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Monday, January 27, 2020

The NBA in 2019: Everybody hurts sometimes

The injuries are happening as the discussion rages about so-called load management — teams’ sitting players to keep them fresh for the playoffs.

By: New York Times | New York | Updated: November 23, 2019 11:11:31 am
blake griffin, griffin, la clippers, los angeles clippers, nba, nba basketball, basketball news, basketball Blake Griffin has struggled recently with left calf and knee soreness. (Source: Reuters)

By Sopan Deb

Injuries happen in all professional sports. Players get hurt, even when they are in top physical shape.

But what has happened in the NBA this season has gone far beyond the norm, particularly for the league’s best. Four top-20 players have not seen the court much, if at all, this year. That’s not including the All-Stars who only recently made their debuts, such as Detroit’s Blake Griffin and the Clippers’ Paul George, or other stars who are dealing with day-to-day injuries, like the Brooklyn Nets’ Kyrie Irving and Portland’s Damian Lillard.

And it’s not just injuries to franchise players. Rising young players — likely future All-Stars — are hurt too, such as Sacramento’s Marvin Bagley III and De’Aaron Fox. And, of course, Zion Williamson, the most hyped young player the NBA has seen (or I should say hasn’t seen) since LeBron James, is out till at least next month.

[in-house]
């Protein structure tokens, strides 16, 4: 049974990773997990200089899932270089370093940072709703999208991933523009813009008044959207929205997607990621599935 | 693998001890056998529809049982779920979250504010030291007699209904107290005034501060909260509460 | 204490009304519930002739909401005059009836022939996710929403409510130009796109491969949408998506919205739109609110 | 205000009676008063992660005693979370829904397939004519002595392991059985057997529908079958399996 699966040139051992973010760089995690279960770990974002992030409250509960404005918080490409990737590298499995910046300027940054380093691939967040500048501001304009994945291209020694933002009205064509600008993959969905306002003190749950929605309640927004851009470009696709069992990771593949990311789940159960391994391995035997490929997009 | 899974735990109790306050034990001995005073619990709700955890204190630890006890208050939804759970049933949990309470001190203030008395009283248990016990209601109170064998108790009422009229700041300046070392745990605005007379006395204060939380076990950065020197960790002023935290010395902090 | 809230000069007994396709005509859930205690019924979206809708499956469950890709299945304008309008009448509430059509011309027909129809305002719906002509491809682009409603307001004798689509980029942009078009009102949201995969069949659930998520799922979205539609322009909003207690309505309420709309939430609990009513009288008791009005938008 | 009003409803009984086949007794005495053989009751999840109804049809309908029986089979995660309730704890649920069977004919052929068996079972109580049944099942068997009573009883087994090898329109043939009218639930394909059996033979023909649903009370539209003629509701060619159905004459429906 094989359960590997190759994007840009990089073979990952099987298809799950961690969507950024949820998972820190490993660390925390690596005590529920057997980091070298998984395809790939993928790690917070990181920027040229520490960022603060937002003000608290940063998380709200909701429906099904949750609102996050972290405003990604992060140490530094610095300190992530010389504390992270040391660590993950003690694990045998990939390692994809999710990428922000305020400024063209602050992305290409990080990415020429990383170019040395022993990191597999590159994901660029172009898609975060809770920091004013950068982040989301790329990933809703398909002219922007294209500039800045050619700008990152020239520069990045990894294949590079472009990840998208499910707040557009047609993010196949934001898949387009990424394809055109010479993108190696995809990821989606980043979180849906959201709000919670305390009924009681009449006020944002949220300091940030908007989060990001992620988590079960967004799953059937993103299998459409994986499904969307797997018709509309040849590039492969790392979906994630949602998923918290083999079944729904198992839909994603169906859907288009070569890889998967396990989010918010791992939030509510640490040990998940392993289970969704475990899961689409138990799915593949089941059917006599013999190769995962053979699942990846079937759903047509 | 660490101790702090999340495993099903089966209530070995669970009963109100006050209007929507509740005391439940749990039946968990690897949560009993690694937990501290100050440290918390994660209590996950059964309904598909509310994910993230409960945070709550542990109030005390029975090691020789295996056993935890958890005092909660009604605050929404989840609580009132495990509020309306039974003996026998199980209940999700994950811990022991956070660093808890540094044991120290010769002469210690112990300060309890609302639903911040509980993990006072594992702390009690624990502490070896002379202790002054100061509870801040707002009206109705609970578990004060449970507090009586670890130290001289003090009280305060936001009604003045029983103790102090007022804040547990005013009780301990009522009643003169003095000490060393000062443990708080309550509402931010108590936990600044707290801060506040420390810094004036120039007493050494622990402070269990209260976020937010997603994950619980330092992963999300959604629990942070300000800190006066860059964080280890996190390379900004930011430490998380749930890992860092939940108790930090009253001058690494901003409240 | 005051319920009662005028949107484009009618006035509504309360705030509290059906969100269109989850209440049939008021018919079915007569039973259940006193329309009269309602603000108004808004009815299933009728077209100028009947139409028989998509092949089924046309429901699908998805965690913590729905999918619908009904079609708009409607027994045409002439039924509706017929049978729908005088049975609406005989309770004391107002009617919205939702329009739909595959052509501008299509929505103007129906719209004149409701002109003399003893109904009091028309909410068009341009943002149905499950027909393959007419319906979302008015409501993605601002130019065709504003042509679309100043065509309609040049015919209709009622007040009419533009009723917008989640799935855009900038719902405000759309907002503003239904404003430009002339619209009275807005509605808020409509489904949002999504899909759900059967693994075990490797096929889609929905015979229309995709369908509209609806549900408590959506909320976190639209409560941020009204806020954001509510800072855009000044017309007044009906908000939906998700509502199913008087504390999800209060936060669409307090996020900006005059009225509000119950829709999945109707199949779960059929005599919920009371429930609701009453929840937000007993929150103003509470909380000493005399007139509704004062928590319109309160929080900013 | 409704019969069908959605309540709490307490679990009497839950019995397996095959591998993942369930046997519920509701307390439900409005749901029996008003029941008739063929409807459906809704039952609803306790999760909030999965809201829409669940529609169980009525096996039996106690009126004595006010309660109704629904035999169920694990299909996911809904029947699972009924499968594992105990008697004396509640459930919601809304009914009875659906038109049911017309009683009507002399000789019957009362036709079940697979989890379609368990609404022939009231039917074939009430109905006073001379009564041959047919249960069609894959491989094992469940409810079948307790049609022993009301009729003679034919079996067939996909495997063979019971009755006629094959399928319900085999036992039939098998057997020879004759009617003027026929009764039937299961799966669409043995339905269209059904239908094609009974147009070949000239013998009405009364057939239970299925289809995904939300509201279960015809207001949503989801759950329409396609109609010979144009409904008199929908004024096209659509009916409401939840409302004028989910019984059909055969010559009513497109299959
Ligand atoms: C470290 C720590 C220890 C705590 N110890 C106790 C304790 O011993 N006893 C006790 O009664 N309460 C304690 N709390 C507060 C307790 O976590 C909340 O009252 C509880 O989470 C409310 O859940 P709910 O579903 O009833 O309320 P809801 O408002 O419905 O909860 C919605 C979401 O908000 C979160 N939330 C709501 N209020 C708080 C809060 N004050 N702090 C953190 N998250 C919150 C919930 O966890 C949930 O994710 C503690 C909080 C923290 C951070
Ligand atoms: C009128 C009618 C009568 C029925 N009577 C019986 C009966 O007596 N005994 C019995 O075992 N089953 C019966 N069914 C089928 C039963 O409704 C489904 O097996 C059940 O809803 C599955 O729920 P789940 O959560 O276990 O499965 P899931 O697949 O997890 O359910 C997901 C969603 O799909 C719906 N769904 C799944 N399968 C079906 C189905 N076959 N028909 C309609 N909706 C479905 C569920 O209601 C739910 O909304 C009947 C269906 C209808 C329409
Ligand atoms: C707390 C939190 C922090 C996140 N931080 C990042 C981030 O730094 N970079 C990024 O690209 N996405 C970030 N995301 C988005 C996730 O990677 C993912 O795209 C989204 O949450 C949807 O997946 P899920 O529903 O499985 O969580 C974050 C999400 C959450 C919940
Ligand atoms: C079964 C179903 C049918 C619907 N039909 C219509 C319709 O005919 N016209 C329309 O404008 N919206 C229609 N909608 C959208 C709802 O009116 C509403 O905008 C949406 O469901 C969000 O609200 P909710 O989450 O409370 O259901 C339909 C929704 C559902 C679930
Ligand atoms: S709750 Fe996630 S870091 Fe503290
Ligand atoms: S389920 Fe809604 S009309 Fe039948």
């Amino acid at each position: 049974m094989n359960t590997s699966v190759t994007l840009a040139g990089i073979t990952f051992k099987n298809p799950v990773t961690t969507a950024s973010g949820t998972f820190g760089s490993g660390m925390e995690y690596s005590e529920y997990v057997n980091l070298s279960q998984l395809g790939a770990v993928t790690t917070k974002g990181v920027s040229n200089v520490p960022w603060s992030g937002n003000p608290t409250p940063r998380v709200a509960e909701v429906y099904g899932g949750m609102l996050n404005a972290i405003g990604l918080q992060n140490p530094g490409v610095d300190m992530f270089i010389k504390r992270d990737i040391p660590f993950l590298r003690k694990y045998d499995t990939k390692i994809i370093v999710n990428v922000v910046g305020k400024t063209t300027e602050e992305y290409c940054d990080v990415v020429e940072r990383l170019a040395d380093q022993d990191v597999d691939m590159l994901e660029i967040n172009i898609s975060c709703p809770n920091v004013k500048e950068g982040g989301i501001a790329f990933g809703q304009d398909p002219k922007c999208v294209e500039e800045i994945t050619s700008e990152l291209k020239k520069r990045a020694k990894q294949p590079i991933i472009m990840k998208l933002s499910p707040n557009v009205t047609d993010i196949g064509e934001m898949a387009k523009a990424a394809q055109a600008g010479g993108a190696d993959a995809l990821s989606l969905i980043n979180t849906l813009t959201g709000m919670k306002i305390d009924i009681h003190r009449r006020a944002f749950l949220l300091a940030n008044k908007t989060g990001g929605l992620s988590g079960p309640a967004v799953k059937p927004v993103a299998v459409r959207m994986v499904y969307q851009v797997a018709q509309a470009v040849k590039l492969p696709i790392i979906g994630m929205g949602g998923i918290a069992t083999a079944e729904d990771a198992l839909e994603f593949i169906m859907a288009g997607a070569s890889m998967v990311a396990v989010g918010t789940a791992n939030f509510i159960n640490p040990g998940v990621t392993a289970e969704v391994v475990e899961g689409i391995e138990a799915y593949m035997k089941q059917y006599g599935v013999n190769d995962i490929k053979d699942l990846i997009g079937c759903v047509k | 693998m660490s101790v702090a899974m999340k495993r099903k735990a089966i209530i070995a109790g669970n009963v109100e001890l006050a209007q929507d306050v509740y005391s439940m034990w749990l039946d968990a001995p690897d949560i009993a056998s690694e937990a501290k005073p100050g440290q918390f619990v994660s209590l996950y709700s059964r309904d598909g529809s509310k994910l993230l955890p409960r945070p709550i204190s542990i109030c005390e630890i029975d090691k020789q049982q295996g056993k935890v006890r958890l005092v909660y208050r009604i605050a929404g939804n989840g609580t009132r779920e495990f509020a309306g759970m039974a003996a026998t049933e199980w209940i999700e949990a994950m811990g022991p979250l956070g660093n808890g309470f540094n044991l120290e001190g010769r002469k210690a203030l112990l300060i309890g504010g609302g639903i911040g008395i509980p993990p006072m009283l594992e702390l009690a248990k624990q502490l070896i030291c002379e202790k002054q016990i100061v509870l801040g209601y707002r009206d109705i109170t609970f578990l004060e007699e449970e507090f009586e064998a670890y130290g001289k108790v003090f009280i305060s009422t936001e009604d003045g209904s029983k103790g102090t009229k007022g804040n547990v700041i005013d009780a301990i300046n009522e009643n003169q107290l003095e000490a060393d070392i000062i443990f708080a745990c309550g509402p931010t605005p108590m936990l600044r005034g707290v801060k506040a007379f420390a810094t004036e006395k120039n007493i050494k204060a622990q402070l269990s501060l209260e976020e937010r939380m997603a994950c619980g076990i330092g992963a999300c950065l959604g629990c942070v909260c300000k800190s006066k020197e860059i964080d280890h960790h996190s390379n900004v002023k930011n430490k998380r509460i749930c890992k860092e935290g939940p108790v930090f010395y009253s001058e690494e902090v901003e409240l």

This is unusual, and the injuries are happening as the discussion rages about so-called load management — teams’ sitting players to keep them fresh for the playoffs. This has, it seems, come at the expense of the NBA’s television ratings, and while many injuries are fluky, you have to wonder if teams are going to start resting players for even more games as a precaution.

You could make a new “We Didn’t Start the Fire” with all the names on injury lists. But we’re going to home in on some of the most significant ones.

All figures represent statistics entering Friday’s games.

The Injured Elite

Golden State’s Stephen Curry is out for several months because of a hand injury, which means he can cheer on the Warriors from the bench, alongside his teammate Klay Thompson, who is out indefinitely with a knee injury. If you have any doubt about Curry’s impact, the Warriors went from a significant playoff threat to the worst team in the NBA.

Part of that drop-off comes from losing Kevin Durant, who is now with the Nets — though “with” is perhaps the wrong word. Durant was essentially ruled out for this whole season in the summer because he tore an Achilles tendon during the league finals in June. He still signed with the Nets in July.

And then there’s Victor Oladipo, who hurt his knee last January and hasn’t returned to the Indiana Pacers.

The Sacramento Kids Are All Right

The strange thing about the Kings losing Bagley and Fox is that they have done just fine. Bagley has played only one game this season. Fox last played on Nov. 8 against the Atlanta Hawks. Since that game, the Kings have gone 3-1, after starting the season 3-6. The three most recent victories include quality wins against Portland, Boston and Phoenix. The lone loss was by 2 points to the Los Angeles Lakers at the Staples Center, a difficult game for any team to win even at full strength.